From Bridgeview to Black Lives Matter, Targets May Change, But the Surveillance Remains the Same
Posted on November 19, 2017
Two new reports released in as many weeks, one by WBEZ and the other by Al Jazeera, vividly illustrate how politically motivated policing is a thread that runs through law enforcement from before the start of the war on terror through the present day. These stories make clear that intensive digital surveillance began long before 9/11, and that it has since proliferated to afflict other vulnerable communities with monitoring of the same intensity.
In late October, WBEZ featured an interview with documentary filmmaker Assia Boundaoui and attorney Christina Abraham (who has worked with CCDBR’s Acting Free program) in which they discussed the longstanding and invasive campaign of FBI surveillance targeting the Muslim population in Chicago’s Bridgeview neighborhood. The FBI program, known as Operation Vulgar Betrayal, was started in the 1980s and heavily monitored Muslims in Bridgeview regardless of whether or not there was criminal suspicion. According to Boundaoui, not only were none of the subjects of the FBI program ever convicted of terrorism-related offenses, but the dossiers generated on these subjects were retained indefinitely by the bureau, the existence of which was only revealed after Boundaoui filed a FOIA request for them.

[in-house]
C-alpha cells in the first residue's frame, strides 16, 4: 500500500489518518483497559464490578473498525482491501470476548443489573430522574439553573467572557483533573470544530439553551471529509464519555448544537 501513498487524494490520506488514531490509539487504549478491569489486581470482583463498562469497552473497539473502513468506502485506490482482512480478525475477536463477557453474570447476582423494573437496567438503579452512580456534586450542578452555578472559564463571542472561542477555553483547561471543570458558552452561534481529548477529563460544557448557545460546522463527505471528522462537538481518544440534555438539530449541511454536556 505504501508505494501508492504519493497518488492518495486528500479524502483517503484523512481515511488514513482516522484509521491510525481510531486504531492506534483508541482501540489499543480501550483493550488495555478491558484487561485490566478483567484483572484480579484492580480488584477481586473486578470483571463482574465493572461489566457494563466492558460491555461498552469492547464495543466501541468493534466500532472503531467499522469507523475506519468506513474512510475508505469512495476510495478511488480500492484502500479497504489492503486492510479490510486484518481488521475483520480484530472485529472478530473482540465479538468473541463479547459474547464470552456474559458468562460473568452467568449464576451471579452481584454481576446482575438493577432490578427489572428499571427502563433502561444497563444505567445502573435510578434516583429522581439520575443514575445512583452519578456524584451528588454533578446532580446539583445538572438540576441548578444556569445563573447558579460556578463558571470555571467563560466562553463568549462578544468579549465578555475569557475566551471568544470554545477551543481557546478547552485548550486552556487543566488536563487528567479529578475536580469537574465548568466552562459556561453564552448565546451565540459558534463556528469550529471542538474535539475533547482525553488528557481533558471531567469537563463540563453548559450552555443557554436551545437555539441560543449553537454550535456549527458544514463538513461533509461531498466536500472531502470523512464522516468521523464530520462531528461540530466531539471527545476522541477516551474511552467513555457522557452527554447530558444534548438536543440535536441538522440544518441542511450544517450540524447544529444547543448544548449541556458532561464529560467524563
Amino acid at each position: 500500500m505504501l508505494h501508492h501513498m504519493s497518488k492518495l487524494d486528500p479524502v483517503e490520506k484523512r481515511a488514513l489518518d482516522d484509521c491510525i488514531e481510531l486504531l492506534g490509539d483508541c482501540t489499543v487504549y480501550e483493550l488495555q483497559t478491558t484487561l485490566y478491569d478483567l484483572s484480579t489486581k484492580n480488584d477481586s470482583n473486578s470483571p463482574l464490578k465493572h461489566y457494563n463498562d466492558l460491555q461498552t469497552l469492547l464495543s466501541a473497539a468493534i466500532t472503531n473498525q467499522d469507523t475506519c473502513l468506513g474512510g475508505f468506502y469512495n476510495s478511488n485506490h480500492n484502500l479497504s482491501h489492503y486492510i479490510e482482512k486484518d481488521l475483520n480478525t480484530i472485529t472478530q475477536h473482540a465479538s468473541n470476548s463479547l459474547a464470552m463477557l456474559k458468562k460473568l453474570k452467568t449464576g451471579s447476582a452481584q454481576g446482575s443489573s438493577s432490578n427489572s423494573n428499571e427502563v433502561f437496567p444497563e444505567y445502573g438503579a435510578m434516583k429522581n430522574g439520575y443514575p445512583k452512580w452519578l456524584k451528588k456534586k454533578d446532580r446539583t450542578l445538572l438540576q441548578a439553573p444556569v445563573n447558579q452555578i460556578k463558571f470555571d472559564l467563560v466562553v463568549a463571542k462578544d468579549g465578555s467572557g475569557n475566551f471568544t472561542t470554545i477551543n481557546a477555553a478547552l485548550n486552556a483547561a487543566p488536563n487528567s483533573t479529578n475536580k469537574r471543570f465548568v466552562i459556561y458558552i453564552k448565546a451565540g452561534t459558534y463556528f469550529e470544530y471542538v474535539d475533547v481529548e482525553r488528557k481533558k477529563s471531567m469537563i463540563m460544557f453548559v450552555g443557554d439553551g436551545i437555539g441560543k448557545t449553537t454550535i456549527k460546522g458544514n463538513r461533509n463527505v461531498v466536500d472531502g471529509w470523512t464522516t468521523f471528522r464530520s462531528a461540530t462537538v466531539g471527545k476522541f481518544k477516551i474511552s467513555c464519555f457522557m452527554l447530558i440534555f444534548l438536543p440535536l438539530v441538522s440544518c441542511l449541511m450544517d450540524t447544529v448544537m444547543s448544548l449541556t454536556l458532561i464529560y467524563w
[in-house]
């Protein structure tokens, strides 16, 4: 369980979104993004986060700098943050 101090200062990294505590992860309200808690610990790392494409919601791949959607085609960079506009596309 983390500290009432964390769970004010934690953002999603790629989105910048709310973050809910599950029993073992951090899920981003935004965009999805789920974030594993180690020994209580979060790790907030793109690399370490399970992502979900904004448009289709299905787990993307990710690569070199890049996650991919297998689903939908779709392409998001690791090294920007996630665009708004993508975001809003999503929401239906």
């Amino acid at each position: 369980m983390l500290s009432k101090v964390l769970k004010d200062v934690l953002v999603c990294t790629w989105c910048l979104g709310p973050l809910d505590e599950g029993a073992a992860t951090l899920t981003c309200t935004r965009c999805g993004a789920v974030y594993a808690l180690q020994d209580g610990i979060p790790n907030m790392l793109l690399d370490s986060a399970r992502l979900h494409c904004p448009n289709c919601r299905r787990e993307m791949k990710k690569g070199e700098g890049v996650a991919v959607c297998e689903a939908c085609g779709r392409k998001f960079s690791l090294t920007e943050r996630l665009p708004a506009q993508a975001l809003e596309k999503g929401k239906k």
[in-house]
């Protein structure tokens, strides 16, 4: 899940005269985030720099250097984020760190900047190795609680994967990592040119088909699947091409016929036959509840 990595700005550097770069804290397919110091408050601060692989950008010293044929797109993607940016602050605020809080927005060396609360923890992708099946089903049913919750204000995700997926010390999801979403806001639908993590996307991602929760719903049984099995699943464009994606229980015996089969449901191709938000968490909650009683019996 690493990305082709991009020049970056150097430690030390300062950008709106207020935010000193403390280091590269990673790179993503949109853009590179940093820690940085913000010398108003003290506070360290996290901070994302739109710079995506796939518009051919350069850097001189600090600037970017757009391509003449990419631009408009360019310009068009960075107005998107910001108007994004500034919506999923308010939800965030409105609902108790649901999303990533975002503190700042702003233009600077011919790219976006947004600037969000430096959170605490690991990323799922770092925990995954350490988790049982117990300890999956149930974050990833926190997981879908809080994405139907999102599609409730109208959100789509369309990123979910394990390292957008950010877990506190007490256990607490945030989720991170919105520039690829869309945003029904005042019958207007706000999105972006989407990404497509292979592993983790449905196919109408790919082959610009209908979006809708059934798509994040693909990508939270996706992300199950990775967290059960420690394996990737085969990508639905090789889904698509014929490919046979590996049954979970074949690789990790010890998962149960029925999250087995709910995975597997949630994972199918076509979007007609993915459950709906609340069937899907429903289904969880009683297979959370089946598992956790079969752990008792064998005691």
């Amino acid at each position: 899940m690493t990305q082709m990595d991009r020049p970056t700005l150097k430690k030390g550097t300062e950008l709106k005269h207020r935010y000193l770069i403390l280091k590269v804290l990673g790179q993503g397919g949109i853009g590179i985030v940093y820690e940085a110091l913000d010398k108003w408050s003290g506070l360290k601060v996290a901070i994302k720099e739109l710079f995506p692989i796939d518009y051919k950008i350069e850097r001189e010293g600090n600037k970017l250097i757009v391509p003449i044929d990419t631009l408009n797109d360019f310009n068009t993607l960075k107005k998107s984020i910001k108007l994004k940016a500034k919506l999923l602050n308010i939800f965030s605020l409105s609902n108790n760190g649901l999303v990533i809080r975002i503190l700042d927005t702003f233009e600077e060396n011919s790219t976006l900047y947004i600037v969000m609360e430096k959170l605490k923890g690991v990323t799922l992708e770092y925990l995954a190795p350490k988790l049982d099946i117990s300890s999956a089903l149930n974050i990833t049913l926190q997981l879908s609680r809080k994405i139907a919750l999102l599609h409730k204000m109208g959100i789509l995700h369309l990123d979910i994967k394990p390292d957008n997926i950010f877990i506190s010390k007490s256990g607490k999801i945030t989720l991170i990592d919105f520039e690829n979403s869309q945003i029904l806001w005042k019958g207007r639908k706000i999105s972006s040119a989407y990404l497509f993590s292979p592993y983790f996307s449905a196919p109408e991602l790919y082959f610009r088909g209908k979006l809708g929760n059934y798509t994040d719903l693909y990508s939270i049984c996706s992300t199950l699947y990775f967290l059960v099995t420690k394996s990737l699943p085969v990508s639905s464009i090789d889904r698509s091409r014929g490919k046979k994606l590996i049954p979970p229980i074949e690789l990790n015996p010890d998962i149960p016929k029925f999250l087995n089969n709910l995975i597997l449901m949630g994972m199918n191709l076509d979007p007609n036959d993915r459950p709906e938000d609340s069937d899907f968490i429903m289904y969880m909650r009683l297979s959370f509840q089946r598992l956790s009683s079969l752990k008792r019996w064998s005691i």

A documentary short released by Al Jazeera aptly portrayed the present incarnation of the indiscriminate, politically motivated police monitoring of Black Lives Matter activists, which can trace its roots back to Operation Vulgar Betrayal and the FBI’s COINTELPRO before it. The piece documents the systematic manner in which local and federal law enforcement target participants in the Black Lives Matter movement with social media monitoring, communication snooping via stingray devices, and infiltration by undercover informants. Far from an ad hoc strategy which police employ to manage local demonstrations, internal FBI documents revealed through FOIA requests show that Black Lives Matter and other racial equality movements are frequently characterized as “Black Identity Extremists,” equating their activities with terrorism.
CCDBR actively participated in the “Chicago Red Squad lawsuit,” which for several years curtailed political policing by the Chicago Police Department “Red Squad.” Archives of this effort are held by the Chicago History Museum and are available for researchers there.
When seen against the backdrop of the 1980s surveillance of Bridgeview Muslims, the blanket surveillance of Black Lives Matter organizers clearly represents a continuation of a longstanding practice of monitoring minority communities and political dissidents in America.